Bauer & Brandt (2004) identified IC 10 X-1 as the first candidate extragalactic WR plus compact companion due to its spatial coincidence with the early-type WN star [MAC92]-17A from Crowther et al. (2003) and Clark & Crowther (2004). Recently, Prestwich et al. (2007) identified a period of 34.4 h for IC 10 X-1 and established large radial velocity variations of the He  II $\lambda $4686 line, attributable to orbital motion of the WN star, confirming this system as a WR plus BH system.

Carpano et al. (2007a) established that #41 from Schild et al. (2003) is the prime candidate for the optical counterpart of NGC 300 X-1. In Fig. 4 we present VLT/FORS2 spectroscopy of #41, which reveals an early-type WN spectrum. A subtype of WN5 results from the comparable strengths of the N  V  $\lambda\lambda$4603-20 and N  III  $\lambda\lambda$4634-41 emission lines.

\par\includegraphics[width=7.8cm,clip]{7677fig4.eps}\end{figure} Figure 4: Spectroscopic comparison between NGC 300 #41, a candidate for the optical counterpart of NGC 300 X-1, and [MAC92] 17-A, alias IC 10 X-1 (Clark & Crowther 2004; Prestwich et al. 2007).
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Spectroscopic similarities between [MAC92] 17-A and NGC 300 #41, reinforced in Fig. 4, further support a common nature. Indeed, NGC 300 X-1 has X-ray properties reminiscent of IC 10 X-1, including a similar period of 32.8 h (Carpano et al. 2007b). If the early-type WN star #41 is the optical counterpart to NGC 300 X-1, what are its properties? MPG/ESO 2.2 m Wide Field Imager photometry from Carpano (2006) suggests V = 22.53 mag and B-V = 0.18 mag, the former in good agreement with V = 22.44 from Schild et al. (2003). For the 1.88 Mpc distance to NGC 300 (Gieren et al. 2005), we infer $M_{\rm V} = -5.4$ mag for a reddening of E(B-V) = 0.5 mag which results from an intrinsic WR colour of (B-V)0 = -0.32 mag.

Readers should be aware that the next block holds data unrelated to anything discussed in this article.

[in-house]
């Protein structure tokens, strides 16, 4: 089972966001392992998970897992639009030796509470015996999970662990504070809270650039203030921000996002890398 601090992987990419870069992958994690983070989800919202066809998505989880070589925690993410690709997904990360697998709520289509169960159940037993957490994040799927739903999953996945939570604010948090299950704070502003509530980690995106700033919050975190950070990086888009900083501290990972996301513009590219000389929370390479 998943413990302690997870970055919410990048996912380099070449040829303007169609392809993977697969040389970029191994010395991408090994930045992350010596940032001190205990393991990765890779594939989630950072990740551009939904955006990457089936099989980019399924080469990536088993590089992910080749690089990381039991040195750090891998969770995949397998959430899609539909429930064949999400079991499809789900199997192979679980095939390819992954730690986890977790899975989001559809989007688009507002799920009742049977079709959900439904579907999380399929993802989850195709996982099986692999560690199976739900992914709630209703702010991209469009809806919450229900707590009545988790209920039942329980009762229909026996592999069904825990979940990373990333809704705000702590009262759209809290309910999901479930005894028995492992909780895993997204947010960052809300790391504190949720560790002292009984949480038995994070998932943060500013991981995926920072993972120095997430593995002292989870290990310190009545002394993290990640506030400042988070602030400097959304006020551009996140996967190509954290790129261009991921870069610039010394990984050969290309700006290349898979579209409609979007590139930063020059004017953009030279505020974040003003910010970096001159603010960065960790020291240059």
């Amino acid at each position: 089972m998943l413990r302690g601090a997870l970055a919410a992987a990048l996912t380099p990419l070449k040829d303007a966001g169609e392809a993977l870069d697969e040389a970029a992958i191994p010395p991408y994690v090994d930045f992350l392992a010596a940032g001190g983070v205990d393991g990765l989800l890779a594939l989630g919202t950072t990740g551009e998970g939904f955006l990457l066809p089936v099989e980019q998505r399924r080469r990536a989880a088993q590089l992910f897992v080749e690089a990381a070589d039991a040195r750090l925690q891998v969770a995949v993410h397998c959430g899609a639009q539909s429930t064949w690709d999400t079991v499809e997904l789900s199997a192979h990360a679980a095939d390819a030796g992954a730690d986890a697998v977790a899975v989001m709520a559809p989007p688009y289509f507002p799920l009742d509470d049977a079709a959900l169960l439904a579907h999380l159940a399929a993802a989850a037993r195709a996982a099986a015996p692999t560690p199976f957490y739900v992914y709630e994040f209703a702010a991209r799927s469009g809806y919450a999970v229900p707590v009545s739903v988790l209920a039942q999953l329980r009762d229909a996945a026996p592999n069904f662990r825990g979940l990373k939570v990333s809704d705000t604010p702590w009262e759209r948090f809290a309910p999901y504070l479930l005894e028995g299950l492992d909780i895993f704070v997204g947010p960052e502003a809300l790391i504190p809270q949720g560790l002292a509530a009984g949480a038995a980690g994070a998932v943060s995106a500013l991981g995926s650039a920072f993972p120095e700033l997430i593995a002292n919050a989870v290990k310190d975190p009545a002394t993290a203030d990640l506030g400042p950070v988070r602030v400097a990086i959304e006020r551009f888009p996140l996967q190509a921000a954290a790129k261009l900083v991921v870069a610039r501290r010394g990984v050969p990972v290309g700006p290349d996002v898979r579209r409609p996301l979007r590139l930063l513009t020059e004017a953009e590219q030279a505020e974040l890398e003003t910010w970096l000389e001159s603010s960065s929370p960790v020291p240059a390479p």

\par\includegraphics[angle=-90,width=7.9cm,clip]{7677fig5.eps}\end{figure} Figure 5: Spectroscopic comparison between the de-reddened VLT/FORS2 spectrum of NGC 300 #41 and the theoretical non-LTE model (dotted-lines) discussed in the text.